Comments, Please….

What was your response to this question? What made sense? What do you disagree with or wonder about? How does this discussion impact you?

 

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13 thoughts on “Is Self-Compassion Biblical?

  1. Thank you. I’ve been asked more than once about Phil 2:3-4 with regard to self-compassion. I know how growing in self compassion has helped me in my relationships with myself, God and others. I am at peace with my understanding of its value, but I do see how this verse appears to say otherwise. Can you help?

    1. Phil 2.3-4 is in the context of Paul’s exhortation to church unity so naturally rivalry and conceit are counterproductive to unity. And that humility is necessary for unity. Verse 4 explicitly says that we are to look not only to our own interests, which is to say that our interests do have value in fact just as much as others’ interests. When it comes to the counting of significance in Phil 2.3, to count others as more significant is not to count ourselves as insignificant. We always need to interpret Scripture in light of Scripture. So we need to understand these verses in light of “Love your neighbor as yourself.” If your love of self is tepid, then your love for your neighbor would be weak too. I think the danger is moving from self-compassion to conceit or self-indulgence, but surely they are not the same thing.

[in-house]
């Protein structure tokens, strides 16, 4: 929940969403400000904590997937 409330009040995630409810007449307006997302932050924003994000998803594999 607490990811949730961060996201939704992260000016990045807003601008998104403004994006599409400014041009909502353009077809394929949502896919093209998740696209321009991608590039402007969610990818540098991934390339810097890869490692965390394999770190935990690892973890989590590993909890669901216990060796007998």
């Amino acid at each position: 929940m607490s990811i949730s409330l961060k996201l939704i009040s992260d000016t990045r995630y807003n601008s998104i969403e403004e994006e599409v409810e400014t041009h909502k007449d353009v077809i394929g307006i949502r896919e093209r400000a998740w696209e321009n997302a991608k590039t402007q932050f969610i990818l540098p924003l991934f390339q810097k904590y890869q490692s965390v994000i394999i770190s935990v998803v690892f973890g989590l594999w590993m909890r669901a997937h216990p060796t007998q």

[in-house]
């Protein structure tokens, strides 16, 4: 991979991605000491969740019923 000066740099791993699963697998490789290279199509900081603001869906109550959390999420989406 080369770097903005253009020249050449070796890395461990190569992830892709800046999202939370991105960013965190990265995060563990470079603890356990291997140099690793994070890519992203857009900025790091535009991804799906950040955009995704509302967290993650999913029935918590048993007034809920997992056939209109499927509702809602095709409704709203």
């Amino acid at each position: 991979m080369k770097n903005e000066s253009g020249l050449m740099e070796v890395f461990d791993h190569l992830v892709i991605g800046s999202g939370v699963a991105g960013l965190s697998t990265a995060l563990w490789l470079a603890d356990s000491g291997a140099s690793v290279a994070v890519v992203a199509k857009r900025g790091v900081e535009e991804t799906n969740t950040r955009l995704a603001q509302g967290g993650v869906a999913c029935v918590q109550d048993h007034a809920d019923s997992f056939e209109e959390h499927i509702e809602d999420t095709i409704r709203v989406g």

2. Thank you for this post! I came across it through an online search.
    I had been wrestling with this, the spectrum between self-criticism and self-compassion. Your contrasts of Peter and Judas helped even more as you presented the dichotomy of self-examination and self-condemnation.
    Interestingly, I don’t remember encountering self-compassion being explicitly taught – at least in the New Testament – and have been wondering why that is. How are we to love ourselves so that we can best love others? They very book of Job has a full chapter on when he cursed the day he was born.
    It’s a theme that has major implications in the body of Christ today, particularly as members are caught between justification by works and works of faith. It just seems that followers of Christ are urged on in self-improvement, fuelled by constant self-criticism and criticism by others.
    I will continue my journey on this theme since I find it quite intriguing. Thank you for your writings. I thank Holy Spirit for guiding us all into truth.

    1. Hi Sims,

      Thanks so much for your comment. So glad it was helpful! I wrote my book, Give Yourself a Break: Turning Your Inner Critic into a Compassionate Friend because there was nothing written about self-compassion from a faith perspective. I hope it will be helpful to you as well. I’m currently working on a new book that will be released in November, Give Your Kids a Break: Parenting with Compassion for You and Your Children. I help parents be compassionate with themselves as they parent, and teach them how to teach their children how to be compassionate with themselves. So appreciate your encouragement!